We take a look at the four teams in Pool B of the World Rugby U20 Championship 2019, which features three-time champions England, two former runners-up in Australia and Ireland and an ever-improving Italy.



Seeding for 2019: 2
Best finish: Champions (2013, 2014, 2016)
Worst finish: Eighth (2012)
U20 Championship match record: Played 55 / Won 43 / Lost 12
U20 Championship points/tries scored: 1,848 / 237

U20 graduates: 44
Most capped U20 graduate: Ben Youngs (87 tests – 85 England, two British and Irish Lions)

Did you know …? England have reached the last six U20 Championship finals, the longest sequence in the tournament’s history, and nine times overall. However, they have a final winning percentage of only 33.33 per cent, in comparison to New Zealand’s 85.71

Coach: Steve Bates
Captain: Fraser Dingwall

One to watch: Manu Vunipola
A player with possibly the longest full name in international rugby – Christian Fainga Manu Mapu’ Aho Ta’ Aki-Moe-Aka Vunipola, Manu Vunipola is certainly not short of family pedigree, his father having played for Tonga and his cousins being Billy and Mako Vunipola! The fly-half, though, sees them as a source of inspiration rather than a burden of expectation to follow in their footsteps and should have plenty of chance to shine at the U20 Championship after Marcus Smith was pulled from the squad to play for the England XV against the Barbarians this weekend.


Seeding for 2019: 5
Best finish: Runners-up (2010)
Worst finish: Eighth (2012)
U20 Championship match record: Played 55 / Won 33 / Lost 22
U20 Championship points/tries scored: 1,752 / 243

U20 graduates: 50 (49 Championship, one Trophy)
Most capped U20 graduate: Will Genia (100 tests)

Did you know …? Australia’s U20 Championship graduates have accumulated more test caps than any other nation to date with 1,245 at the start of June 2019. Three of the four graduates to have reached 90 caps are Wallabies in Will Genia, Rob Simmons and Michael Hooper

Coach: Jason Gilmore
Captain: Fraser McReight

One to watch: Esei Ha’angana
The second-row’s transition from schoolboy to Super Rugby player was rapid to say the least, Esei Ha’angana becoming Melbourne Rebels’ youngest ever debutant in the competition in May 2017, playing against the Lions just 15 days past his 18th birthday. With a strong work ethic, a big engine to get around the field and experience of an U20 Championship, National Rugby Championship and Oceania Rugby U20 Championship event behind him now, the 20-year-old is a key member of the Junior Wallabies side.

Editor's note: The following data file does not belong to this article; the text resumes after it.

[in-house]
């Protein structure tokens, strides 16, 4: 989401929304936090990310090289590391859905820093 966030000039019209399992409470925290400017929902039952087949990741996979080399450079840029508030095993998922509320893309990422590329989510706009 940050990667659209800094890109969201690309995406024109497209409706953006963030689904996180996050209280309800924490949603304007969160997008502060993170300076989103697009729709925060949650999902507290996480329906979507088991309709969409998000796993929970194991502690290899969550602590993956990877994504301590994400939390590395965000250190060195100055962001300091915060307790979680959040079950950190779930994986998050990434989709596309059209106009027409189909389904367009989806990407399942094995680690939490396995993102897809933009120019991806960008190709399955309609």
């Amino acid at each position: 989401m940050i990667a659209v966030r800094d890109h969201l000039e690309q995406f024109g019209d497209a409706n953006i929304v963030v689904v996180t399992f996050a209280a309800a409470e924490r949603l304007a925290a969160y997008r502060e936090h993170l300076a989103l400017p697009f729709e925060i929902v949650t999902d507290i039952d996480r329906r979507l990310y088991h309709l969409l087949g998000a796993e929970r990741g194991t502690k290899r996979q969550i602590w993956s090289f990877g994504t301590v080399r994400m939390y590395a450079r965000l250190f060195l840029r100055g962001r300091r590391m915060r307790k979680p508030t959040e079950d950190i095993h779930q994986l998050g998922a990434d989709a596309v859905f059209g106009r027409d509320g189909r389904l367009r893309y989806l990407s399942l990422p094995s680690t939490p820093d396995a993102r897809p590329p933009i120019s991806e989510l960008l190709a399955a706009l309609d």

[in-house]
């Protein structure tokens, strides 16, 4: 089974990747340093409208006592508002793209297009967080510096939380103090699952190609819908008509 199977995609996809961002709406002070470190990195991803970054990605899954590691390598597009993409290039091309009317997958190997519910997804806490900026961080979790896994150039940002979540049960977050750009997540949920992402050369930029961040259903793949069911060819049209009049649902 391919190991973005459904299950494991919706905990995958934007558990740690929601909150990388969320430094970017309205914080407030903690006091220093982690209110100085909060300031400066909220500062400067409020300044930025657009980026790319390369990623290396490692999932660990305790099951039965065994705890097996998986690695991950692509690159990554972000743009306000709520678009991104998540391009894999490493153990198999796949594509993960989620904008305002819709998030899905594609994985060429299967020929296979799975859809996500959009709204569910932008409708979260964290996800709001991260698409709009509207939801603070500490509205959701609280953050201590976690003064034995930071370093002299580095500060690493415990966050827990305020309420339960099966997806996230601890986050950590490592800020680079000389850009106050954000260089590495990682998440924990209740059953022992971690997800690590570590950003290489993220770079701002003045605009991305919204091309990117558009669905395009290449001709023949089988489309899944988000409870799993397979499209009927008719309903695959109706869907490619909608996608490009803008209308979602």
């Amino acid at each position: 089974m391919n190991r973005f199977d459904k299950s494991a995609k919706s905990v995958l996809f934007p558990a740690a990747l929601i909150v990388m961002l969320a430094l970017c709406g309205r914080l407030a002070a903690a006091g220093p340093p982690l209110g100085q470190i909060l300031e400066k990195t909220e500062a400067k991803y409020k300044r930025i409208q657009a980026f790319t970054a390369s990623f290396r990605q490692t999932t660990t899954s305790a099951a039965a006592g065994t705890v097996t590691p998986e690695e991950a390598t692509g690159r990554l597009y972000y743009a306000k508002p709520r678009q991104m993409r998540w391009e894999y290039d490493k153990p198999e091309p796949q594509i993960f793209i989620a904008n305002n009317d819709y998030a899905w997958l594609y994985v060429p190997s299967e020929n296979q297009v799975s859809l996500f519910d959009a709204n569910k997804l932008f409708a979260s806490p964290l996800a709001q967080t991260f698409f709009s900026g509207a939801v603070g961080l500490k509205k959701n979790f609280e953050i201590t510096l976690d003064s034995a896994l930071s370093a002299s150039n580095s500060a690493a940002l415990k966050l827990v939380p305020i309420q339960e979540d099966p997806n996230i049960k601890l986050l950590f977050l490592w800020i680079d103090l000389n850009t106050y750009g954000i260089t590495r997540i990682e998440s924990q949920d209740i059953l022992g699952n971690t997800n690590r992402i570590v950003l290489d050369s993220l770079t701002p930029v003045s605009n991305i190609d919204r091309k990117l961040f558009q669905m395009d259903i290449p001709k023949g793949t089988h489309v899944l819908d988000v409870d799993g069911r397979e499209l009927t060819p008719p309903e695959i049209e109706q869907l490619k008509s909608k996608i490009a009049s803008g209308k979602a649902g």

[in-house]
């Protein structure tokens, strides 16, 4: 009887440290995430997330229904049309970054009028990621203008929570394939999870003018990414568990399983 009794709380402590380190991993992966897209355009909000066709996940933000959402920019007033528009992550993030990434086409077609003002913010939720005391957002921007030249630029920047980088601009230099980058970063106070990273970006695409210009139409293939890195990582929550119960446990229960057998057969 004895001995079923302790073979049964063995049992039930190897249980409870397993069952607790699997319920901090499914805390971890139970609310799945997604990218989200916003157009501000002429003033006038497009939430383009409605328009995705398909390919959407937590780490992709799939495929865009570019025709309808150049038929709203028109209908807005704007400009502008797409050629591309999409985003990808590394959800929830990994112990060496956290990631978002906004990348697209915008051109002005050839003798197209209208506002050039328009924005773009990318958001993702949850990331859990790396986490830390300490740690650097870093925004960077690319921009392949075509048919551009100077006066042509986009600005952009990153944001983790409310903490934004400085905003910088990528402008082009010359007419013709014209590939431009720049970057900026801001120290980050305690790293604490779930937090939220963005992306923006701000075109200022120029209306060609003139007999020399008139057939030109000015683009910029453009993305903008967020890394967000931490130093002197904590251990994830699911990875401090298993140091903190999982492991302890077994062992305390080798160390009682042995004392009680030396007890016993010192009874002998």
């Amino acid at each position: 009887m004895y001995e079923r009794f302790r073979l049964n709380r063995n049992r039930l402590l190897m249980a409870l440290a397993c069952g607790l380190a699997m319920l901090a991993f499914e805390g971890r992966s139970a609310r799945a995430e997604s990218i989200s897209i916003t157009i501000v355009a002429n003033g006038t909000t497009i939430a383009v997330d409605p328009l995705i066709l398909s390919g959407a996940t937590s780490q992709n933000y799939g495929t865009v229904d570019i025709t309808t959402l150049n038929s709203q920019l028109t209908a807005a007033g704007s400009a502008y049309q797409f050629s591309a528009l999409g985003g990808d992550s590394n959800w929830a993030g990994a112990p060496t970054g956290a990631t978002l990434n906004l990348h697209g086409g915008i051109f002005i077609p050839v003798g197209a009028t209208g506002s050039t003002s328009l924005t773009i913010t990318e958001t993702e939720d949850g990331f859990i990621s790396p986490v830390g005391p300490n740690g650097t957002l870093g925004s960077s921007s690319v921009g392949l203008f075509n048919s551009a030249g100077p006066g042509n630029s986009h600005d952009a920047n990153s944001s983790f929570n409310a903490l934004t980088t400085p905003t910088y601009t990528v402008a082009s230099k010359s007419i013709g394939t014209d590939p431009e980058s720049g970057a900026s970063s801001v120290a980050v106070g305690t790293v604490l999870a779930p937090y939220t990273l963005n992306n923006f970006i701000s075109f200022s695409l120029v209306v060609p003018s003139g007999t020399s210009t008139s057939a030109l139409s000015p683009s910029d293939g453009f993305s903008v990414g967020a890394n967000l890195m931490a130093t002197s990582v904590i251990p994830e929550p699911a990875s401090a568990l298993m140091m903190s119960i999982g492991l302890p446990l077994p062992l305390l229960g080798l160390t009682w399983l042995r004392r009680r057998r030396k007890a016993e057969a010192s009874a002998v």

Seeding for 2019: 8
Best finish: Eighth (2017, 2018)
Worst finish: 13th (2009 – last year of 16 teams)
U20 Championship match record: Played 45 / Won 12 / Lost 33
U20 Championship points/tries scored: 724 / 90

U20 graduates: 54 (46 Championship, eight Trophy)
Most capped U20 graduate: Edoardo Gori (69 tests)

Did you know …? Italy winger Giovanni D’Onofrio was joint top try-scorer in 2018, scoring six tries along with South Africa centre Wandisile Simelane. He is the first Italian to come close to topping the scoring charts

Coach: Fabio Roselli
Captain: Davide Ruggeri

One to watch: Matteo Moscardi
The nephew of former Italy hooker and captain Alessandro, Matteo Moscardi has been described by some as the glue that holds this Azzurrini side together. The centre may not possess the same pace or power that others in his position will do in Argentina, but he is no slouch either. An excellent reader of the game, his qualities both in defence and attack will be crucial to Italy's hopes of at least matching their eighth-place finishes of the last two years.  


Seeding for 2019: 11
Best finish: Second (2016)
Worst finish: 11th (2018)
U20 Championship match record: Played 55 / Won 26 / Lost 29
U20 Championship points/tries scored: 1,314 / 147

U20 graduates: 49
Most capped U20 graduate: Conor Murray (77 tests – 72 Ireland, five British and Irish Lions)

Did you know …? Ireland needed a last-gasp try by Tommy O'Brien to beat Japan and avoid relegation to the U20 Trophy in 2018. The class of 2019 will hope to do significantly better, arriving in Argentina as U20 Six Nations Grand Slam winners

Coach: Noel McNamara
Captain: Charlie Ryan

One to watch: Craig Casey
Resilience is undoubtedly a quality that Craig Casey possesses, the scrum-half having endured 14 months of injuries with two knee and one back operation before this year. An excellent passer with a precise box-kick, Casey made his Munster debut unexpectedly in April when his observation role became an active one when Conor Murray’s late withdrawal saw him elevated to the bench. Ireland’s vice-captain started four matches in their U20 Six Nations Grand Slam-winning campaign, scoring a brace of tries against Italy.

Who do you think will rise the top of Pool B or spring a surprise along the way? Join the conversation @WorldRugby using #WorldRugbyU20s.